View Full Version : Critics Cost Muslim Educator Her Dream School

29 Apr 08,, 05:07

It is very sad that innuendo, out of context reporting and the internet combined leave no space for rational discussion in the public sphere.

29 Apr 08,, 20:36
The conflict tapped into a well of post-9/11 anxieties. But Ms. Almontaser’s downfall was not merely the result of a spontaneous outcry by concerned parents and neighborhood activists. It was also the work of a growing and organized movement to stop Muslim citizens who are seeking an expanded role in American public life.

“It’s an agenda to paint Islam, not just extremists, as a major problem.”

So true.

Daniel Pipes is leading a witch hunt.

29 Apr 08,, 22:06
Pipes is living proof that some forms of bigotry are still aceptable - you just have to choose your target & your defenders well.

29 Apr 08,, 22:48
I can't believe so many people listen to the guy.

If the same things were said about Jewish Americans, there would be protests galore about anti-semitism in NY.

Gun Grape
29 Apr 08,, 23:47
Wow. I cannot believe you people didn't read the article
Ok lets get past the first page and look into the story

For years, Ms. Almontaser had hoped to become a principal. But soon after joining hands with New Visions, she faced her first challenge. To administer the Gates grant, the school needed a community partner. Two groups wanted the job: a secular Arab-American social services agency and a Muslim-led organization that runs Al-Noor School, a private Islamic establishment in Sunset Park, Brooklyn.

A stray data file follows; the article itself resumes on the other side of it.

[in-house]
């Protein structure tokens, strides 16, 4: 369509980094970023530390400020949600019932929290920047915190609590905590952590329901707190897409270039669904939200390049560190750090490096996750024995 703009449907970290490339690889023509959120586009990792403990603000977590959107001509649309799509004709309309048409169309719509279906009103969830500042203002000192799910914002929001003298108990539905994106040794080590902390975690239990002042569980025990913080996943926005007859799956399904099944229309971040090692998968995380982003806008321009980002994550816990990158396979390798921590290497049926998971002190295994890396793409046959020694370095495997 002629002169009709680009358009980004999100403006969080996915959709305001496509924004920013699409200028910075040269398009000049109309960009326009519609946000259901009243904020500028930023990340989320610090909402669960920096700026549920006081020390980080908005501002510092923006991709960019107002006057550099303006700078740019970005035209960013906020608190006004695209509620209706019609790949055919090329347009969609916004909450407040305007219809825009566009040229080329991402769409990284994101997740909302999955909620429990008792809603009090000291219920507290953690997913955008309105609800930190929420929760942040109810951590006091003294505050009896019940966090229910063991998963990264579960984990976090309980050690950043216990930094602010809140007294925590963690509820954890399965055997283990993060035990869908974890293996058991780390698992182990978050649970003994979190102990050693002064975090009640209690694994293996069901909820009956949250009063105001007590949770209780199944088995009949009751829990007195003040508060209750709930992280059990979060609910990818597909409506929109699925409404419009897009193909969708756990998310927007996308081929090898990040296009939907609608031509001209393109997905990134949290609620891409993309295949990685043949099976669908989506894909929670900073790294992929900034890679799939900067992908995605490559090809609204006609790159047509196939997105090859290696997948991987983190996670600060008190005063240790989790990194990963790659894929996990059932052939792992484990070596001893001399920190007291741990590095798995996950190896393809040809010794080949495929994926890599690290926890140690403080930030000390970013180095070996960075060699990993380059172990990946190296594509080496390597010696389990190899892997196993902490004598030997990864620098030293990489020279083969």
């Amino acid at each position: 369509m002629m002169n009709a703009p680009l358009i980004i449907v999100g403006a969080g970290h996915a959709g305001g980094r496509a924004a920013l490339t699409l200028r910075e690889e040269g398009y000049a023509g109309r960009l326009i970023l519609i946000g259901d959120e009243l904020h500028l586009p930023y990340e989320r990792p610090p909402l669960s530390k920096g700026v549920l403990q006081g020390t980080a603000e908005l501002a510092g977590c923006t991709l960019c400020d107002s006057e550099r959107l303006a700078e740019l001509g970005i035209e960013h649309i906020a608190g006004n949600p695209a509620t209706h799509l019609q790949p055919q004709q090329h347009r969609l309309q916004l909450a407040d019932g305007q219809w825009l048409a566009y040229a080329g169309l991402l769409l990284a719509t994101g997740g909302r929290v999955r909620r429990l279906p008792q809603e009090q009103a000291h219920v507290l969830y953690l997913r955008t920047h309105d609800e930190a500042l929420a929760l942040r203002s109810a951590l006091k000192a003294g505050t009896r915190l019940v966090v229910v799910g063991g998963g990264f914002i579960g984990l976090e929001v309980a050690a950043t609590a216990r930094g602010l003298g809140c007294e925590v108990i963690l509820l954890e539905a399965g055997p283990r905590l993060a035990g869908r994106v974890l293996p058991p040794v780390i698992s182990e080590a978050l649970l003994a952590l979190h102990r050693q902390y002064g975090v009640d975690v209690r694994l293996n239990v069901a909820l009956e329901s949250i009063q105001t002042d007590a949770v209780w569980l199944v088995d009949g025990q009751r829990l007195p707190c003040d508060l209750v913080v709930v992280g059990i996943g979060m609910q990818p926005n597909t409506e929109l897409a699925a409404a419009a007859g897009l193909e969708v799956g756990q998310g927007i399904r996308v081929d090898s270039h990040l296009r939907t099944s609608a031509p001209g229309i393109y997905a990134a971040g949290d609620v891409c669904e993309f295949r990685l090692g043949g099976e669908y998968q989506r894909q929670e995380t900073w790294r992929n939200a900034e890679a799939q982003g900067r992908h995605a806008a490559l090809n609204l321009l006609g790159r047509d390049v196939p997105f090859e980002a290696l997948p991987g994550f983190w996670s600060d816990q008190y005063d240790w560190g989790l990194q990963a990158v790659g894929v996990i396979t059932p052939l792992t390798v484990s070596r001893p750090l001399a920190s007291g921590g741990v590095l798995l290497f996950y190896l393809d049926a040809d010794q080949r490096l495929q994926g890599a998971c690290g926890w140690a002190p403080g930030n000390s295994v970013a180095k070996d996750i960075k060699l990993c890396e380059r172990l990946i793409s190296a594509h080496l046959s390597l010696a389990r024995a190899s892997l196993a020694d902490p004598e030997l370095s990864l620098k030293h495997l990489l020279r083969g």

ltimately, a steering committee led by Ms. Almontaser voted in favor of the social services agency. Leaders of the Muslim group walked away feeling disrespected and distrustful of her, several of the group’s members said in interviews. It was a rupture that would come back to haunt Ms. Almontaser.

Doesn’t look like Mr. Pipes had anything to do with that, or influenced it in any way

Ms. Almontaser never considered herself unenthusiastic about America, she said. But as the conflict over the Khalil Gibran school intensified, she came to be seen by many through Mr. Pipes’s lens. In his article in The Sun, he referred to Ms. Almontaser by her birth name, Dhabah, and called her views “extremist.”
Oh my God. He called her by her First NAME. The one she actually uses.
And so what if he called her views extremist. Some of them are

Ms. Almontaser had accepted an award from the Council on American-Islamic Relations, a national Muslim organization that critics claim has ties to terrorist groups (an assertion the group adamantly denies). In news articles, Ms. Almontaser had been critical of American foreign policy and police tactics in fighting terrorism. She also gave $2,000 to Representative Cynthia A. McKinney of Georgia,
and these things shouldn’t be told about someone that wants to be the principal of young children? Mine and your children? This woman wasn't going to become some department head at the water plant. She was going to be the principal of a school.

The letter caused a stir among some Arab-Americans, who were bothered by Ms. Almontaser’s ties to Jewish groups. In late June, Aramica, an Arabic and English newspaper based in Brooklyn, ran a cover story with the headline “Zionist Organization Supports Gibran School Principal,” focusing on the link between Ms. Almontaser’s school and the Anti-Defamation League
Not a Pipes thing here either.

At an Arab-American festival in Brooklyn, she spotted T-shirts on a table bearing the words “Intifada NYC.” The organization distributing them, Arab Women Active in the Arts and Media, trains young women in community organizing and media production. The group sometimes uses the office of a Yemeni-American association in Bay Ridge, Brooklyn. Ms. Almontaser sits on the association’s board.